On March 1st of 2019, A Tesla Model 3 car was attempting to cross a Florida highway when it crashed into a tractor-trailer. Like all accidents, an investigation ensued. However, given recent Tesla accidents, the top question was whether or not the vehicle was using the company’s autopilot system at the time of the accident. Here are the results from the investigation.
The Accident Itself
It was an average day in March, much like any other, when Jeremy Beren Banner was driving the highway. The 50-year-old Floridian was driving a stylish Model 3 and engaged the car’s autopilot feature to make his drive easier.
Ten seconds after engaging autopilot, the car decided to change lanes using its various cameras and GPS navigation. Unfortunately, something went wrong. The car slammed into the side of a tractor-trailer at 68 miles-per-hour, tearing off the roof of the Model 3 and killing Banner.
Investigators were able to piece this grisly scene together thanks the car’s cameras and video footage recovered from nearby surveillance systems. While the facts of the accidents are clear, why the car’s autopilot system failed is puzzling.
The autopilot system is often confused with fully autonomous driving capabilities. That’s not the case, however, and Tesla has admitted this several times. It is designed to operate the vehicle using electronic systems including GPS, cameras, radar sensors, and more. This allows the car to maintain speed, switch lanes, and park.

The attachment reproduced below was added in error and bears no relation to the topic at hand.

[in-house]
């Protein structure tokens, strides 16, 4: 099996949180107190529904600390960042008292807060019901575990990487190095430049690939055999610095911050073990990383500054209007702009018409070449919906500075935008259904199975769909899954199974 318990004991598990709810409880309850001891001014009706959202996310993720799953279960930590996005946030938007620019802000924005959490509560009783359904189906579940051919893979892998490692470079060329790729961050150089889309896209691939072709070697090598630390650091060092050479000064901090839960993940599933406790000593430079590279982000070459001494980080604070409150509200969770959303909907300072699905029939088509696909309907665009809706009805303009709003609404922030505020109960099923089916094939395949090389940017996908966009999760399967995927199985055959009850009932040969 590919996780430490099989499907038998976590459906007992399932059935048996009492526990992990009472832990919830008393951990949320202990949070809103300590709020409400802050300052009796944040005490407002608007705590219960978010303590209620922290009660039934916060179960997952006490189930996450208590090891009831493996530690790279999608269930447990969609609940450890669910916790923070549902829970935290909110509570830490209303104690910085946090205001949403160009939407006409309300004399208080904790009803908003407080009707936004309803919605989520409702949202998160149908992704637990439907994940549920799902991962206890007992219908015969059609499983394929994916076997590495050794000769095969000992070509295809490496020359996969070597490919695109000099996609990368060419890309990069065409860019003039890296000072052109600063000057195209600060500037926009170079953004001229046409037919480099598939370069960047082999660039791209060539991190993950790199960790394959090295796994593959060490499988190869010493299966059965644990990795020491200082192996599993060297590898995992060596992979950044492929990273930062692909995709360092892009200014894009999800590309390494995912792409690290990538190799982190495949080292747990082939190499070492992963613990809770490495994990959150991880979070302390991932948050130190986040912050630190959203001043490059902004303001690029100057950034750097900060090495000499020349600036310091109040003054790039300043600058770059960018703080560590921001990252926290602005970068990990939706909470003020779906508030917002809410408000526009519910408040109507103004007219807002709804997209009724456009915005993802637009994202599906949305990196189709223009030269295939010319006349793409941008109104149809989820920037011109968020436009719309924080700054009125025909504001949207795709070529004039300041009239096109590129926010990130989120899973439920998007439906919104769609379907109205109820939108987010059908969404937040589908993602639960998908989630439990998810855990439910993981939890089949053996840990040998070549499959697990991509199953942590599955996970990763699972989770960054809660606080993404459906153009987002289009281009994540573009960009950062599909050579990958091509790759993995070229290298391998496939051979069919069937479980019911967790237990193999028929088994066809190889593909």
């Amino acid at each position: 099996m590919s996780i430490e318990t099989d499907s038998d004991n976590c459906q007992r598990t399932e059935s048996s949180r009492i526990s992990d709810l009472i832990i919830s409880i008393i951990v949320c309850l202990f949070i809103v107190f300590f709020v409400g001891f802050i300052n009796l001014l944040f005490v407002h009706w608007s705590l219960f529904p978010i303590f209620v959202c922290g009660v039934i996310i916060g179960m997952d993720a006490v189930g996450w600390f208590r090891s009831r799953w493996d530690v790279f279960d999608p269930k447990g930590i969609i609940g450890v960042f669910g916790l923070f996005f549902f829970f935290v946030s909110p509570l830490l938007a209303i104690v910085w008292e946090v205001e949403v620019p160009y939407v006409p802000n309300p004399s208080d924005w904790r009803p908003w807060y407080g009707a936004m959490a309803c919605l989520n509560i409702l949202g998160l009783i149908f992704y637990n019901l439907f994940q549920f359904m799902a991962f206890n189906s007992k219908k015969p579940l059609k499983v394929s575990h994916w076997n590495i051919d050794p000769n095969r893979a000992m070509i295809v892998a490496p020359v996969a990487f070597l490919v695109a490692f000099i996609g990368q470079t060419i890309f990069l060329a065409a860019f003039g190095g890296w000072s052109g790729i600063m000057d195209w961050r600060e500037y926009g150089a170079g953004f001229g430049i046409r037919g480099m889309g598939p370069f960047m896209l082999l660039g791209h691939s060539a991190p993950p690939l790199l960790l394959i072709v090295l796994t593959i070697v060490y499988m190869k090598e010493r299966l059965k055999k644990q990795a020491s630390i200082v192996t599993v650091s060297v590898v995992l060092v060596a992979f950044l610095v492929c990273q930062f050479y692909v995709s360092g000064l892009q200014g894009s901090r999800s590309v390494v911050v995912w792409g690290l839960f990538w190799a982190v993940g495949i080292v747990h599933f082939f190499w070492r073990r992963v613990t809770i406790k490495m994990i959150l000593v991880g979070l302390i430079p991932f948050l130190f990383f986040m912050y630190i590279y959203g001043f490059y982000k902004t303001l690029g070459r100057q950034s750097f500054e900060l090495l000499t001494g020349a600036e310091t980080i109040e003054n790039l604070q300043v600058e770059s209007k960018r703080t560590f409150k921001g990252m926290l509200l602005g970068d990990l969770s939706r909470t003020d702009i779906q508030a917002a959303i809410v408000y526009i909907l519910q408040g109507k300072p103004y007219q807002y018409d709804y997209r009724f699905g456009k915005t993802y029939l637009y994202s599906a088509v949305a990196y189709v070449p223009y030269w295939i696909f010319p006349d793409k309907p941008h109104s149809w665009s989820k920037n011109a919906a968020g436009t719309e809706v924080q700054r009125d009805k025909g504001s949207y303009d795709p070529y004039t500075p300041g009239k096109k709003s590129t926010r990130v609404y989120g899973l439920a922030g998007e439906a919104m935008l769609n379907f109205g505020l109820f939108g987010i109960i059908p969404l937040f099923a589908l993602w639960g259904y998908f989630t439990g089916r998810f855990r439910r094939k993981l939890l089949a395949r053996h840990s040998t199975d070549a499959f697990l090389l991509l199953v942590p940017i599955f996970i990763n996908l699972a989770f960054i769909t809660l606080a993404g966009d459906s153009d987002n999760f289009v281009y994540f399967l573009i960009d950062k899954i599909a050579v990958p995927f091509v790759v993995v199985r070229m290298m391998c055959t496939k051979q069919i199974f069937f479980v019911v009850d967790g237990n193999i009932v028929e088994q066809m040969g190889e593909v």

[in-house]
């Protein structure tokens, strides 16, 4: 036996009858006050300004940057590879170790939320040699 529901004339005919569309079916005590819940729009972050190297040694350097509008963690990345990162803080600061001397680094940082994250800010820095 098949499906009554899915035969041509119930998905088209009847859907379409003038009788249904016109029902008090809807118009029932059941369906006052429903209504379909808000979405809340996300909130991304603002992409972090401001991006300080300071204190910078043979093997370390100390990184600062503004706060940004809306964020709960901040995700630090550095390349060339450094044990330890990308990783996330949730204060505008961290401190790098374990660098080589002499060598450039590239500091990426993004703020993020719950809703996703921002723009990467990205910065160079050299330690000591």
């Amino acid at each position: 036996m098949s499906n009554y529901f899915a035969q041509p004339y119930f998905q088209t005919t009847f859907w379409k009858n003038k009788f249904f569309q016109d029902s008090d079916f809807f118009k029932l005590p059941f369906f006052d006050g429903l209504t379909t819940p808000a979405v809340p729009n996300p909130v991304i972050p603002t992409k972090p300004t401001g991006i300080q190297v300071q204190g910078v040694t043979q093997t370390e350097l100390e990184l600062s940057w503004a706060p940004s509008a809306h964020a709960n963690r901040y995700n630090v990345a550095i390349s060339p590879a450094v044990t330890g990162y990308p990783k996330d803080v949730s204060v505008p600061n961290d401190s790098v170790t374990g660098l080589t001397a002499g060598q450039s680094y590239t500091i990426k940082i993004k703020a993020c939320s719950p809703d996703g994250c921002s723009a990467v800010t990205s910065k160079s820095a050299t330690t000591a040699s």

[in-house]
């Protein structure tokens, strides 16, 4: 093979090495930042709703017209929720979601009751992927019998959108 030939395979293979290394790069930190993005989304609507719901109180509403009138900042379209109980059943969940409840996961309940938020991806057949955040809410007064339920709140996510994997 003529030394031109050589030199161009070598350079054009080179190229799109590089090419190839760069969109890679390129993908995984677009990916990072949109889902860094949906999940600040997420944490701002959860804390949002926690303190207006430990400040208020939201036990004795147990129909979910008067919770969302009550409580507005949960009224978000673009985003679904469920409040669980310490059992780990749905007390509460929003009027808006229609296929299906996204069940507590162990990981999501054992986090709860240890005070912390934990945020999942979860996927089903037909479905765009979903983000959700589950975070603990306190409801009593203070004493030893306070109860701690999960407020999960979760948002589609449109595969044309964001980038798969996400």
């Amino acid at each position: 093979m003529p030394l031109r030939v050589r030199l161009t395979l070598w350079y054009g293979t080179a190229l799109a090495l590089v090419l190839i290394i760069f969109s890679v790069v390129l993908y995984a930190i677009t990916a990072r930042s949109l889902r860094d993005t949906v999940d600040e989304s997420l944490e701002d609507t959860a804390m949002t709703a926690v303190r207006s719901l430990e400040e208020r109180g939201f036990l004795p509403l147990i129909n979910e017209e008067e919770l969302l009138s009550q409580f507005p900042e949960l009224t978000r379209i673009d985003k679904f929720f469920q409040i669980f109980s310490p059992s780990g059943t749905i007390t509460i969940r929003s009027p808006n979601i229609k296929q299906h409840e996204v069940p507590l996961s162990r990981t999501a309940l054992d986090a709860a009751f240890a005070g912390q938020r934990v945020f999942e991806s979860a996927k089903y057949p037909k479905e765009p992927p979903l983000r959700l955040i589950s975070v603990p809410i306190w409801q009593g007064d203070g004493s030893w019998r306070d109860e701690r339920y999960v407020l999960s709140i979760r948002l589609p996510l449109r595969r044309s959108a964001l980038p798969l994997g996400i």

While Elon Musk has touted this technology as a way to reduce accidents on the road, this 2019 wreck is the 12th autopilot accident in a Tesla vehicle. The company is currently under investigation by federal agencies and has made minor adjustments to the system in compliance with requests.
Other incidents look similar to Banner’s accident. The system asks the driver to take the wheel, investigators are left trying to determine how long it was before the driver took control, but it’s ultimately too late to save the life of the driver or passengers.
In Banner’s case, 10 seconds isn’t a lot of time to do anything at high speeds. There’s also the question of why the autopilot system would directly steer the car into harm’s way. Given this an other accidents, the entire system has come under fire over obvious and severe safety concerns.
The nature of these accidents are different than others, simply because of the technological element thrown into the mix. If you or someone you know has been involved in a crash with self-driving features in play, you’ll need a highly skilled legal expert to help navigate the resulting legal process.
Dan Rose, a Bay Area car accident attorney, is an excellent example of the experience and know-how needed to help people seek compensation after these kinds of car crashes. Whether it’s proving the fault of these technologies or fighting back against giant manufacturers, a skilled attorney is the key to holding those responsible accountable.